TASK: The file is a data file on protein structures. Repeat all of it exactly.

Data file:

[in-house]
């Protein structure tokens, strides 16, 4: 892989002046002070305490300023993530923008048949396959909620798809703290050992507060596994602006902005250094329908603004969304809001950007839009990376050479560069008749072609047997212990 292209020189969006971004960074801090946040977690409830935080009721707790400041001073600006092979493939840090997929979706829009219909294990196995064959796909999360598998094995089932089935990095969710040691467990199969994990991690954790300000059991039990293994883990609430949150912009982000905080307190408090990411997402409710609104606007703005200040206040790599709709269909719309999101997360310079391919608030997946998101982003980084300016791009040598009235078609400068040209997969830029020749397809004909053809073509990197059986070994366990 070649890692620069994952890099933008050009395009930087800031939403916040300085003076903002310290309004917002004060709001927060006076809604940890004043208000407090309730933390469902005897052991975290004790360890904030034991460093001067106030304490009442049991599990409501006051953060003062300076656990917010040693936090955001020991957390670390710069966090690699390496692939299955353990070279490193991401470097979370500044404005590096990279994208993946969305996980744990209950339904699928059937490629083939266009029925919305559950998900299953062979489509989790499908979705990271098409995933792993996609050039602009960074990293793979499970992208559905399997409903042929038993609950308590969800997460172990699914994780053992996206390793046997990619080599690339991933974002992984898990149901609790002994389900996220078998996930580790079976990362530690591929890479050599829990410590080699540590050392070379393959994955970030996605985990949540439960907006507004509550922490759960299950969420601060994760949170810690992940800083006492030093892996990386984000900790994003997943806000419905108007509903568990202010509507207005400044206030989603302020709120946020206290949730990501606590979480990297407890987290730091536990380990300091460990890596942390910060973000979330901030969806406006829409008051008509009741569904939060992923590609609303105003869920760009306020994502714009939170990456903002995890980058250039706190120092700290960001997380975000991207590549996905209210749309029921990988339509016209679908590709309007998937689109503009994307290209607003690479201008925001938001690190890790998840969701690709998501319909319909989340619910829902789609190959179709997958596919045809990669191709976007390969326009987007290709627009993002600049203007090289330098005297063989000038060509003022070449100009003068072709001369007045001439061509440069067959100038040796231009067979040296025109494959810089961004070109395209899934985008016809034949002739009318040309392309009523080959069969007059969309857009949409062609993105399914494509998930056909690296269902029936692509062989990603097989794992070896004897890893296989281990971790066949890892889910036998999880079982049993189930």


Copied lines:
[in-house]
């Protein structure tokens, strides 16, 4: 892989002046002070305490300023993530923008048949396959909620798809703290050992507060596994602006902005250094329908603004969304809001950007839009990376050479560069008749072609047997212990 292209020189969006971004960074801090946040977690409830935080009721707790400041001073600006092979493939840090997929979706829009219909294990196995064959796909999360598998094995089932089935990095969710040691467990199969994990991690954790300000059991039990293994883990609430949150912009982000905080307190408090990411997402409710609104606007703005200040206040790599709709269909719309999101997360310079391919608030997946998101982003980084300016791009040598009235078609400068040209997969830029020749397809004909053809073509990197059986070994366990 070649890692620069994952890099933008050009395009930087800031939403916040300085003076903002310290309004917002004060709001927060006076809604940890004043208000407090309730933390469902005897052991975290004790360890904030034991460093001067106030304490009442049991599990409501006051953060003062300076656990917010040693936090955001020991957390670390710069966090690699390496692939299955353990070279490193991401470097979370500044404005590096990279994208993946969305996980744990209950339904699928059937490629083939266009029925919305559950998900299953062979489509989790499908979705990271098409995933792993996609050039602009960074990293793979499970992208559905399997409903042929038993609950308590969800997460172990699914994780053992996206390793046997990619080599690339991933974002992984898990149901609790002994389900996220078998996930580790079976990362530690591929890479050599829990410590080699540590050392070379393959994955970030996605985990949540439960907006507004509550922490759960299950969420601060994760949170810690992940800083006492030093892996990386984000900790994003997943806000419905108007509903568990202010509507207005400044206030989603302020709120946020206290949730990501606590979480990297407890987290730091536990380990300091460990890596942390910060973000979330901030969806406006829409008051008509009741569904939060992923590609609303105003869920760009306020994502714009939170990456903002995890980058250039706190120092700290960001997380975000991207590549996905209210749309029921990988339509016209679908590709309007998937689109503009994307290209607003690479201008925001938001690190890790998840969701690709998501319909319909989340619910829902789609190959179709997958596919045809990669191709976007390969326009987007290709627009993002600049203007090289330098005297063989000038060509003022070449100009003068072709001369007045001439061509440069067959100038040796231009067979040296025109494959810089961004070109395209899934985008016809034949002739009318040309392309009523080959069969007059969309857009949409062609993105399914494509998930056909690296269902029936692509062989990603097989794992070896004897890893296989281990971790066949890892889910036998999880079982049993189930």